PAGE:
Hunt keeps the pace brisk and inserts some new feminist twists into the genre of the Civil War odyssey.

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A novel that takes us there and back again, “there” being the Civil War and back again, a farm in Indiana.

Constance “Ash” Thompson and her husband, Bartholomew, are a young couple with a farm, though their roles are a bit inverted, for Ash is fearless and a crack shot while Bartholomew has bad vision and is much more timid. Ash feels strongly about supporting the Union cause, but one of them has to stay home and tend the crops and animals, so Ash enlists and passes for a male soldier. She narrates her adventures crisply and matter-of-factly as she goes through her slapdash basic training and soon finds herself at the Battle of Antietam. She becomes expert in carrying off her role as a man, spitting and cursing with the boys but also showing herself invaluable as a marksman (even when this only involves foraging for squirrels to make a stew). Eventually, Ash is betrayed by someone she thought she could trust, and she finds the battle is not the most difficult challenge she faces, for rumor has it that a “whore from Chattanooga” has been dressing up as a man and infiltrating Union lines. When she persuades an officer that she’s neither a whore nor a spy, she’s incarcerated in an asylum, for it’s concluded that lunacy is the only other possible cause for her cross-dressing. After suffering abundant humiliations at the hands of a female “keeper,” Ash cleverly (and ironically) escapes by switching clothes with a Union guard. By this time, she’s determined to get home to Bartholomew—and she does—only to find that some local thugs have taken over the farm. Of course, she vows vengeance, though this revenge is exacted in a way that leads to tragedy. While comparisons to Cold Mountain are inevitable, Ash’s journey has its own integrity.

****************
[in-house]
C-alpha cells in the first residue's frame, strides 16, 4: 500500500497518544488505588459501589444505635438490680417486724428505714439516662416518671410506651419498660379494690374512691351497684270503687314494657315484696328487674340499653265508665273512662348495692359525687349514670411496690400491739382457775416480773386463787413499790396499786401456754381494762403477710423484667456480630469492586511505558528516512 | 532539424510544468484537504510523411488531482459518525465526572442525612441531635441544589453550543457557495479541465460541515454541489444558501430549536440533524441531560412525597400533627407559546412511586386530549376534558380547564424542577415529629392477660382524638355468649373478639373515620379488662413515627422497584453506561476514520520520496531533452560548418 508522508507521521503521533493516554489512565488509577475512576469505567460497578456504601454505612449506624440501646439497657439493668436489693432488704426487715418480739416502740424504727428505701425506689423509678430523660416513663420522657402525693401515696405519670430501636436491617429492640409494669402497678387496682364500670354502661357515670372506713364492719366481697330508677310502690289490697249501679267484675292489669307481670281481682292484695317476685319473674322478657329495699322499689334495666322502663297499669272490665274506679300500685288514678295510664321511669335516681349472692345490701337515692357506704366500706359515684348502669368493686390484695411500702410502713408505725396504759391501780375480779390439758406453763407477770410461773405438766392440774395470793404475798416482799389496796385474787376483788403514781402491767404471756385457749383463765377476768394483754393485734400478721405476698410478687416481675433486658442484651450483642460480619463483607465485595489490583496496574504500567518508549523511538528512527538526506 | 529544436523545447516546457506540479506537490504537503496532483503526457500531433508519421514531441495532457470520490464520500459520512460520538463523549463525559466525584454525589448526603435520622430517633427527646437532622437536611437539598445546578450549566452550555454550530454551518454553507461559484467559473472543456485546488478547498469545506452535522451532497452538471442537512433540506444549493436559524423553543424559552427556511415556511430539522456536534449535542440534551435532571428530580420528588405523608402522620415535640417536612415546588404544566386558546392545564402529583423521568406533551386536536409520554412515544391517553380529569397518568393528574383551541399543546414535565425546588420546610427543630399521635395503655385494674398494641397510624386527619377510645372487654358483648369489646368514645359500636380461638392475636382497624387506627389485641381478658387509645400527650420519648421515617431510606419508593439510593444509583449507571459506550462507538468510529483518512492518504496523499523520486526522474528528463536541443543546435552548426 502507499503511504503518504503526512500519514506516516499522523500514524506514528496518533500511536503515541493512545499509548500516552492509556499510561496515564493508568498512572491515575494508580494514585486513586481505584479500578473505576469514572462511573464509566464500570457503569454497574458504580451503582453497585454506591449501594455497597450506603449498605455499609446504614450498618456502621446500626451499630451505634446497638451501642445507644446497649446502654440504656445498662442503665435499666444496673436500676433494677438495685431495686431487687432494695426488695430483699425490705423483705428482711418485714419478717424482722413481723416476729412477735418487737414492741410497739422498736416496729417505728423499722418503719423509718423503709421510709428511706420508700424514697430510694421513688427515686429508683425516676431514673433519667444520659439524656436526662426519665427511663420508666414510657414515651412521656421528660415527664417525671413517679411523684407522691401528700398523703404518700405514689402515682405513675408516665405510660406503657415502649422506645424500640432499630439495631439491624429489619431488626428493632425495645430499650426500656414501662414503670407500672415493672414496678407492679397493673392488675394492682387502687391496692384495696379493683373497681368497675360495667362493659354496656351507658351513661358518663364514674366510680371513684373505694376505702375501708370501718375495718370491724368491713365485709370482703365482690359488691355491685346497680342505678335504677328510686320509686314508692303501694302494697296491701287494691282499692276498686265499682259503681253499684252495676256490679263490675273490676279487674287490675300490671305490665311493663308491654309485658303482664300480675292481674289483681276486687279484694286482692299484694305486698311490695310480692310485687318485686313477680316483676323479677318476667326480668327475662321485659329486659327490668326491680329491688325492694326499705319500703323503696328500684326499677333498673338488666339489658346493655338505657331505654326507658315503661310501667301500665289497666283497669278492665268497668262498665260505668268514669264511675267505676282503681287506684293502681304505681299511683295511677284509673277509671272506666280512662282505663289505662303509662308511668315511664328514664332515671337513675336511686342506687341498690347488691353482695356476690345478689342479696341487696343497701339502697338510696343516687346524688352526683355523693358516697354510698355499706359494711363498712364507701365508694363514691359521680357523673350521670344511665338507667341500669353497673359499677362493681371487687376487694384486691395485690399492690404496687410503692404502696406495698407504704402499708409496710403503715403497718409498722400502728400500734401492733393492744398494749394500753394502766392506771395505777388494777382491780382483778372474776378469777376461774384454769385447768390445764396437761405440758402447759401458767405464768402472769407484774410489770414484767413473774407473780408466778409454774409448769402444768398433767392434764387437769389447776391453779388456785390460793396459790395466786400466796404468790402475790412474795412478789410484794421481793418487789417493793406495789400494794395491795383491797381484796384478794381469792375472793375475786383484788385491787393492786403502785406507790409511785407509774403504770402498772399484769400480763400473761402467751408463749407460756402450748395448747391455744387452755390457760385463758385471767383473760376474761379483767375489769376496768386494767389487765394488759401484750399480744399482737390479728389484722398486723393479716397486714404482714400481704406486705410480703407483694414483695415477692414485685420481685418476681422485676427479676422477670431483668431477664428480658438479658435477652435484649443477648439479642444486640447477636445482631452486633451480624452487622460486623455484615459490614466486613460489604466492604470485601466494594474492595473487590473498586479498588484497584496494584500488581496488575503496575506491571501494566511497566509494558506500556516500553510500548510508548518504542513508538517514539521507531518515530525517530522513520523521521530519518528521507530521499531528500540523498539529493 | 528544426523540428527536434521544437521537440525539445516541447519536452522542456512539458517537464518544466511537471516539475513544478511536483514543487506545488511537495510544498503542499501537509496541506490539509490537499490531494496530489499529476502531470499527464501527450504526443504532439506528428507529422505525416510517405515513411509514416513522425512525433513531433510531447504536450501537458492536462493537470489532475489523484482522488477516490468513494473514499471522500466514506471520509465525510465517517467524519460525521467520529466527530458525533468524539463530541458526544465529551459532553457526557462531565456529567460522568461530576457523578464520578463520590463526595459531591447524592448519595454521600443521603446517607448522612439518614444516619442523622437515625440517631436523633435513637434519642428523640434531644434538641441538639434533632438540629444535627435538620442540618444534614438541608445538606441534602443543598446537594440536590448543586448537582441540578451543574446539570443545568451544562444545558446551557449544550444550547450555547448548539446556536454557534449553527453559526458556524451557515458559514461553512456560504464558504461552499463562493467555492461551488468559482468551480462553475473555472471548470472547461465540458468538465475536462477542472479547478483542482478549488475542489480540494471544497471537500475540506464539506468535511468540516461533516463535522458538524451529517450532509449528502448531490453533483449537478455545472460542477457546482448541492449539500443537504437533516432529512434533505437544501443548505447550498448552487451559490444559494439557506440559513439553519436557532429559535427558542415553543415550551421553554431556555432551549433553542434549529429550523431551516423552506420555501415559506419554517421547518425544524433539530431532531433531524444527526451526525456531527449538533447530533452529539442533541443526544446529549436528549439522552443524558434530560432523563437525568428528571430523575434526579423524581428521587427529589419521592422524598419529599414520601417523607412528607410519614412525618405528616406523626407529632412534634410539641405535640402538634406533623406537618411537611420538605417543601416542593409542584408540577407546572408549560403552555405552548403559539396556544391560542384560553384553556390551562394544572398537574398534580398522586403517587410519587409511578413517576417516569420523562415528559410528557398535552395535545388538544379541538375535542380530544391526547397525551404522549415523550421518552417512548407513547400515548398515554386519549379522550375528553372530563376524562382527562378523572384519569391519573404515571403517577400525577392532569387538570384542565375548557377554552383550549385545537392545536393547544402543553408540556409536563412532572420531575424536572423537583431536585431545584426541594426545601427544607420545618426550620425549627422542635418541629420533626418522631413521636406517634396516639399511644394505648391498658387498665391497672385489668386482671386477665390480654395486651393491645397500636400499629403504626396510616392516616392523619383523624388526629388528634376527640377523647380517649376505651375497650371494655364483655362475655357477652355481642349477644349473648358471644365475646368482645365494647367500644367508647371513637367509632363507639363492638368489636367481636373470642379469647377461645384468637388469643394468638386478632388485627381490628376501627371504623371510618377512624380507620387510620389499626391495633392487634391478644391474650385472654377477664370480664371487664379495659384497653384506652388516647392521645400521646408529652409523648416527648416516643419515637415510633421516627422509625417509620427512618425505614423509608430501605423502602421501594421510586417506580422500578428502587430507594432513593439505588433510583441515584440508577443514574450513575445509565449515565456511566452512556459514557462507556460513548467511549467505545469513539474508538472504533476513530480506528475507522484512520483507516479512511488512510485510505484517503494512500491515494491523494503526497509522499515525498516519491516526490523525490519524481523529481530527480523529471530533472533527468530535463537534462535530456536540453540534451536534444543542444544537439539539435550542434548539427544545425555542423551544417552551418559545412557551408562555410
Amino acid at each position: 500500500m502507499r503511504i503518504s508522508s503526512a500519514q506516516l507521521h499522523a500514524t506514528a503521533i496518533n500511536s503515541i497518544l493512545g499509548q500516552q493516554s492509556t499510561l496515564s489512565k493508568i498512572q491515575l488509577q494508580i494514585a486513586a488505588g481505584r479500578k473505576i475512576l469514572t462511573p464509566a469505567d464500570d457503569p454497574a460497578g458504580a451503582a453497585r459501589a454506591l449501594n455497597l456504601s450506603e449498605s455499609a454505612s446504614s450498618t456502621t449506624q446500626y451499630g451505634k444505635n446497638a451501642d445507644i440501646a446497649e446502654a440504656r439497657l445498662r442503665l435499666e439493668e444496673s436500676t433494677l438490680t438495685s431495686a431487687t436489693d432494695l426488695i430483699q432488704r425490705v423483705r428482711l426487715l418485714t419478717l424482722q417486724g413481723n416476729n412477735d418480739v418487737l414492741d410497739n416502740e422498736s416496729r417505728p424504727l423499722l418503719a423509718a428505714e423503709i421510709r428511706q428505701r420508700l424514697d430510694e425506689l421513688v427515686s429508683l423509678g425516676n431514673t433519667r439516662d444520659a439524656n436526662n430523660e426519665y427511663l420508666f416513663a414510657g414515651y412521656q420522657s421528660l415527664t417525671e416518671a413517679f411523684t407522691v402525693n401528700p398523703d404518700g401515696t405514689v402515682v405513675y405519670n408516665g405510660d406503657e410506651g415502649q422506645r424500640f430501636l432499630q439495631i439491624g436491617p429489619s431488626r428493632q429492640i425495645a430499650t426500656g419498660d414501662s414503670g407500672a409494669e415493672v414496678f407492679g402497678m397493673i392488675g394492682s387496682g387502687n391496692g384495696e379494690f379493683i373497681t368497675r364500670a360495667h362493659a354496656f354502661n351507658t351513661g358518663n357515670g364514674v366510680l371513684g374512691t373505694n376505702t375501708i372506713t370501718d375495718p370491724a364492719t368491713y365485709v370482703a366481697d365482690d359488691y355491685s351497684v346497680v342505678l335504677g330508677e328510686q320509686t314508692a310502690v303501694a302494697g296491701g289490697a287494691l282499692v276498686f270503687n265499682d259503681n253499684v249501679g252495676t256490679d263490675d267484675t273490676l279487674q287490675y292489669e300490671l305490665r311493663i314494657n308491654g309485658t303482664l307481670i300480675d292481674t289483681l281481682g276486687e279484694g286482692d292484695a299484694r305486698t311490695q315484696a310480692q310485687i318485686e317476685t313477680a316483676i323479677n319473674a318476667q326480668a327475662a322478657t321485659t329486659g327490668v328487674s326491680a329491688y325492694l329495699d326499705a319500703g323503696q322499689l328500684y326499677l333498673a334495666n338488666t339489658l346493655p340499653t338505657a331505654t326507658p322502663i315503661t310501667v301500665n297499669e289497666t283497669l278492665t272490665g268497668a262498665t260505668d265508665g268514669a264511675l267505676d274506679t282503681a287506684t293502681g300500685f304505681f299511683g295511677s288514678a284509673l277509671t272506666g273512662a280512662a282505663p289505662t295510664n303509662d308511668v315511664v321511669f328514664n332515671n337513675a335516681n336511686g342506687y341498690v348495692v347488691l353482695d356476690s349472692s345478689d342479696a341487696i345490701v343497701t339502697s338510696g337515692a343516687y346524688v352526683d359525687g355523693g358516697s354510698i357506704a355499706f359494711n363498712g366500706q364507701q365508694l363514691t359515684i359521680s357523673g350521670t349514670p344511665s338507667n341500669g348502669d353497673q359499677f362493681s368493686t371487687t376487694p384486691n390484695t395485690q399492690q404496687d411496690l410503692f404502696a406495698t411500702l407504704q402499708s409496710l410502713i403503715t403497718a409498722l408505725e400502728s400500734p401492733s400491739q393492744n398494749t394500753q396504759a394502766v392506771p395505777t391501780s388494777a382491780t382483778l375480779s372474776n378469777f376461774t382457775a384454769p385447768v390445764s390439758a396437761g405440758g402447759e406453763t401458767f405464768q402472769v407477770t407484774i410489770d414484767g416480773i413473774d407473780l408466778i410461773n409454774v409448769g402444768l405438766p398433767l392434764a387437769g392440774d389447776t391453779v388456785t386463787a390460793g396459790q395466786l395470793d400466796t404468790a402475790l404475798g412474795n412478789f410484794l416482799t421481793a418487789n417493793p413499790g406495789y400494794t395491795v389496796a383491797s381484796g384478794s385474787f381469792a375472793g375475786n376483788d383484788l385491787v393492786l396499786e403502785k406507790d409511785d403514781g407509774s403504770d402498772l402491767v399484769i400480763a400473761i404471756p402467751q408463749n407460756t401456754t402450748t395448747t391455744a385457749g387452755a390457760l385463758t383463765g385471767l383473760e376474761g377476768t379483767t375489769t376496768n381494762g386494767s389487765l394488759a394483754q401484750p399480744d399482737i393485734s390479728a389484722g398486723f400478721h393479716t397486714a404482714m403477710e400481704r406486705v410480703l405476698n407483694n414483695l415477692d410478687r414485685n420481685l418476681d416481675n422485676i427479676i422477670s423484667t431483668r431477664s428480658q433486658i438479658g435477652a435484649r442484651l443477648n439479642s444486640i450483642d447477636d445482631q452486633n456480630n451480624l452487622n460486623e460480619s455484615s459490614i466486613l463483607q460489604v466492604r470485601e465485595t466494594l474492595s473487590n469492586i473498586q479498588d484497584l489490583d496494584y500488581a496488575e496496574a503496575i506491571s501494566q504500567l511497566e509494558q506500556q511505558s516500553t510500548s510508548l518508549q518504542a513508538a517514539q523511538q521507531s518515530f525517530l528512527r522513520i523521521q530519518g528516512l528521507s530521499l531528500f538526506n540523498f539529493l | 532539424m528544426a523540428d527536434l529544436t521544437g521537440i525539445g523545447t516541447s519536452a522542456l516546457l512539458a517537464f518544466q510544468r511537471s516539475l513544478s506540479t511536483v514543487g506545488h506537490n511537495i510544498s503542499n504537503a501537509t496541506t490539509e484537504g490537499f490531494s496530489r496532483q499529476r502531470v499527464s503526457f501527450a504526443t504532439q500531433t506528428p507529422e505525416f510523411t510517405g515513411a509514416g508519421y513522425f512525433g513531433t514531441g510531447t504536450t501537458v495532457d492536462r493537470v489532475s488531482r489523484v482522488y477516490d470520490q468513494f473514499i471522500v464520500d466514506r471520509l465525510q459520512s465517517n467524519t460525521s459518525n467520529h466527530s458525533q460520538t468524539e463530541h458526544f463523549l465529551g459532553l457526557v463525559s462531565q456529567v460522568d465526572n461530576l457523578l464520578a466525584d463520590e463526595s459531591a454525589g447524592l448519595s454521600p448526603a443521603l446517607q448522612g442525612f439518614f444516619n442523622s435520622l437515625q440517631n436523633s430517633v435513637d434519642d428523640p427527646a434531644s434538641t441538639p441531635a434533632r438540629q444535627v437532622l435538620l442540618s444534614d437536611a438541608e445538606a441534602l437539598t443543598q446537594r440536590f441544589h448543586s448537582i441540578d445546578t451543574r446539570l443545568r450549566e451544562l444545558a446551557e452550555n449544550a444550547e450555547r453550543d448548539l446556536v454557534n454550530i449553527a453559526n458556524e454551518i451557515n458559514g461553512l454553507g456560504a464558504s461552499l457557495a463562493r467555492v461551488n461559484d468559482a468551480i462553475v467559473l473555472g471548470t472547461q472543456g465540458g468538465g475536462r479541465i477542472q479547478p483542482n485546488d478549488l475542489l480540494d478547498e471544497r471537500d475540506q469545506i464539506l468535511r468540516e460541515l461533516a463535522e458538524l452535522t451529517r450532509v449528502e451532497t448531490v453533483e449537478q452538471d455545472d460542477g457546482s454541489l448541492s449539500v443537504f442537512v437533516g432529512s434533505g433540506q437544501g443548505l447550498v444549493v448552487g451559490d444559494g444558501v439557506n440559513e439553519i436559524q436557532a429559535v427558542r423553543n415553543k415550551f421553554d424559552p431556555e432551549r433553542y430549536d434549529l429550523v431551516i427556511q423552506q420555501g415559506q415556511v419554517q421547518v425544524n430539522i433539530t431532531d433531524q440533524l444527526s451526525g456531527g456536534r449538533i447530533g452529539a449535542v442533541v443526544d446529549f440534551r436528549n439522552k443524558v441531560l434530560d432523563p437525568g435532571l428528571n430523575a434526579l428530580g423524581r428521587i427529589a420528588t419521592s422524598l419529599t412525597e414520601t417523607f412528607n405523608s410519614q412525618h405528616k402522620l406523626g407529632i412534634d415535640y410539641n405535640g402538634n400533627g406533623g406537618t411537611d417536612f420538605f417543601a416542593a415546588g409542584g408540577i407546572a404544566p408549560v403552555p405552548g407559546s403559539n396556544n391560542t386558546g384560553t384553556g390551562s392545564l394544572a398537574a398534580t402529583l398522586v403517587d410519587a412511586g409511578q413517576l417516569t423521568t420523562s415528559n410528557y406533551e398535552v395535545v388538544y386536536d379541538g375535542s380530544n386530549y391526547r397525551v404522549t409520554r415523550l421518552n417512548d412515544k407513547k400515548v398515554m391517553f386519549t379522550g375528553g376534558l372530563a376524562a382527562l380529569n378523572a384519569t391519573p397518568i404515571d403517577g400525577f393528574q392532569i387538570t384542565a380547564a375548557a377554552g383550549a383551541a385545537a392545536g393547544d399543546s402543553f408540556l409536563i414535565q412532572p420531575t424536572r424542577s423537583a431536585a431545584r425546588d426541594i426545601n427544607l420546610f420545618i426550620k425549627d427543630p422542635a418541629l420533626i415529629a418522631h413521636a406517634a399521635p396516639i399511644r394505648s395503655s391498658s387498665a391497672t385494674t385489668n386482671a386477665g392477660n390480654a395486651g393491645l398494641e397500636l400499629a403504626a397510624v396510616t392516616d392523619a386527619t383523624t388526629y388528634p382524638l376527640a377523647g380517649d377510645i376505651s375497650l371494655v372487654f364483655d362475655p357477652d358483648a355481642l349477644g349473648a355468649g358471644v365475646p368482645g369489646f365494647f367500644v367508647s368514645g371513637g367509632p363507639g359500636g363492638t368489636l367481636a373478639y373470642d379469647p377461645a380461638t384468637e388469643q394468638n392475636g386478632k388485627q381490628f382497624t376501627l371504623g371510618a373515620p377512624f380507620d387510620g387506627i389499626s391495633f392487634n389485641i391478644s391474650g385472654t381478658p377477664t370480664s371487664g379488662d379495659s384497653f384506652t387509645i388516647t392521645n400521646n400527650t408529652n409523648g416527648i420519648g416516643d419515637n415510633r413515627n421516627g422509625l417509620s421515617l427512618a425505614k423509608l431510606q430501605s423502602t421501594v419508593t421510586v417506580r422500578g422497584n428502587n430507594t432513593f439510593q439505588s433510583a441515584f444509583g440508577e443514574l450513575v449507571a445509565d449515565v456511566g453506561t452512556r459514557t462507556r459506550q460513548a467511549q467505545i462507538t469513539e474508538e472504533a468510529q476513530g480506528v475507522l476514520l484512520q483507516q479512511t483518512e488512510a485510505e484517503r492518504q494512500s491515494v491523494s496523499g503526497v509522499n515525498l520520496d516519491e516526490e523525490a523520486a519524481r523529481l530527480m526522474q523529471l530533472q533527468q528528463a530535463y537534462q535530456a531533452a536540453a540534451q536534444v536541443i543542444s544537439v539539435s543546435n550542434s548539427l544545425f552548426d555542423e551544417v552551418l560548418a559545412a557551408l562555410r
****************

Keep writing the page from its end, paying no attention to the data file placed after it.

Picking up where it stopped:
Hunt keeps the pace brisk and inserts some new feminist twists into the genre of the Civil War odyssey.

Pub Date: Sept. 9, 2014

ISBN: 978-0-316-97013-4

Page Count: 224

Publisher: Little, Brown

Review Posted Online: July 1, 2014

Kirkus Reviews Issue: Aug. 1, 2014

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Kin “[find] each other’s lives inscrutable” in this rich, sharp story about the way identity is formed.

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THE VANISHING HALF

Inseparable identical twin sisters ditch home together, and then one decides to vanish.